On becoming an adult

HUMMING IN MY UNIVERSE By Jim Paredes (The Philippine Star) | Updated September 25, 2016 – 12:00am

Often, we look at children and wish they would never grow up. They seem perfect as they are — cute, lovable, with innocence so pure you wish you could protect them from the world so that they remain so forever. We want them kept safe from the turmoil and tribulations of life. We wish it could be possible. But life is not meant to be lived that way.

Every grown-up has a clear memory of when and how their innocence was broken, when their childhood came to an end. We have all experienced that primal pain of being kicked out of Paradise and thrown into the circumstances of our own space and time, our own reality with all its pain and suffering.

I lost a chunk of my innocence at age five when my dad died in a plane crash. Many more events happened after that which made going back to Eden an impossibility.

Something had to “break” us to drive us out of our safe cocoons and force us to be vulnerable to pain. Today, as a much older person, I can say that this is the only way. Otherwise, what gifts we were born with will never come to fruition.

Childhood is a magical place. We all have some good and bad childhood memories. But this stage doesn’t last too long. It gets rougher especially when we inch into adolescence. The teen years escalate our angst and insecurities as we evolve into grown-ups.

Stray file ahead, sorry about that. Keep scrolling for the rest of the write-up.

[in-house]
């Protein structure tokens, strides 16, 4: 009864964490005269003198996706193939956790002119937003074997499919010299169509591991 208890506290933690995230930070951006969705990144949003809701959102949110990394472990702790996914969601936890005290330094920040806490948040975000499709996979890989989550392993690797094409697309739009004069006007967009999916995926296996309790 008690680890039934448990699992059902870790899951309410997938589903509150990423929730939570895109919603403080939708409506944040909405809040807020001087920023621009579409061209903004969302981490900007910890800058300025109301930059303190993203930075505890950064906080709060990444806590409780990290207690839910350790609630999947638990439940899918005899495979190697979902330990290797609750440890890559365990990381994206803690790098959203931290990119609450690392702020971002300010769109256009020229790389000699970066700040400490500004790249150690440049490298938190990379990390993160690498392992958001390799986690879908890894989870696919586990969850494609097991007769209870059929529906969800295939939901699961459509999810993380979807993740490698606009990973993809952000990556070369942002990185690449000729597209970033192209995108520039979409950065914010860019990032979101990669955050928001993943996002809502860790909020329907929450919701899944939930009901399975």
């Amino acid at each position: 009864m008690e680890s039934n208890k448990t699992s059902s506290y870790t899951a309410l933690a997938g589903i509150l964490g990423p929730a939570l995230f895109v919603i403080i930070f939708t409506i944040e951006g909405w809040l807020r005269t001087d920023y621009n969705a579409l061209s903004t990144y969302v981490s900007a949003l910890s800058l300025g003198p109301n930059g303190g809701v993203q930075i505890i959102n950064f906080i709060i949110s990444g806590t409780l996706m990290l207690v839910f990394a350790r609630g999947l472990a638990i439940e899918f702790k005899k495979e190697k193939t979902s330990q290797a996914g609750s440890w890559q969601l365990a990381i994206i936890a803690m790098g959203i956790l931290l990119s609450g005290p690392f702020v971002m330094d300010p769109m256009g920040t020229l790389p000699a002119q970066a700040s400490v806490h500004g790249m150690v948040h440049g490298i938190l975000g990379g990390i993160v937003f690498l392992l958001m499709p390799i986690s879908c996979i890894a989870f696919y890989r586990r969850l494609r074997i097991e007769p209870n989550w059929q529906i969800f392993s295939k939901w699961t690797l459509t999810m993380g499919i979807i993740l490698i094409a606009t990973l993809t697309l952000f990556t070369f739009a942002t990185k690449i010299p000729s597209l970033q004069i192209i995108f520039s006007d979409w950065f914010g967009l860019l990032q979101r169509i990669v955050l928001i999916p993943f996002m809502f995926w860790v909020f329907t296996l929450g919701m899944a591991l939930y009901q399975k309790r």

But being grown-up does not necessarily mean being an adult. We may look like adults because of the size and development of our bodies, and because we have reached a certain age. But in truth, adulthood requires so much more from us. One of the things it requires is control over our selves. There is an entire range of emotions we must rein in and/or indulge when needed. We also must learn to delay gratification and get socialized, meaning we must learn to live as productive, peaceful, law-abiding and generally good individuals, parents, citizens, bread earners, members of the community and the society we live in.

We must learn important traits like compassion, decisiveness and discernment. There are also lessons like accountability, grasping complexity, humility and the taming of our ego from the autocracy of our infantile stage to a more functional one that does not sabotage our intentions. Many leaders make mistakes when they cannot control their insecurities and their toxic need to have their egos massaged.

Adulthood is about being in control of oneself, and making conscious, well-thought-out decisions that affect others aside from ourselves and taking responsibility for them.

I am in awe of how the most powerful man on earth, Barack Obama, can stay calm and focused and do his job well without being ruffled or intimidated by the cruel politics, crises and problems he must deal with every day, and how he can still manage to smile and stay inspired and inspiring. When he deals with his adversaries, it often seems like he is the only adult in the room.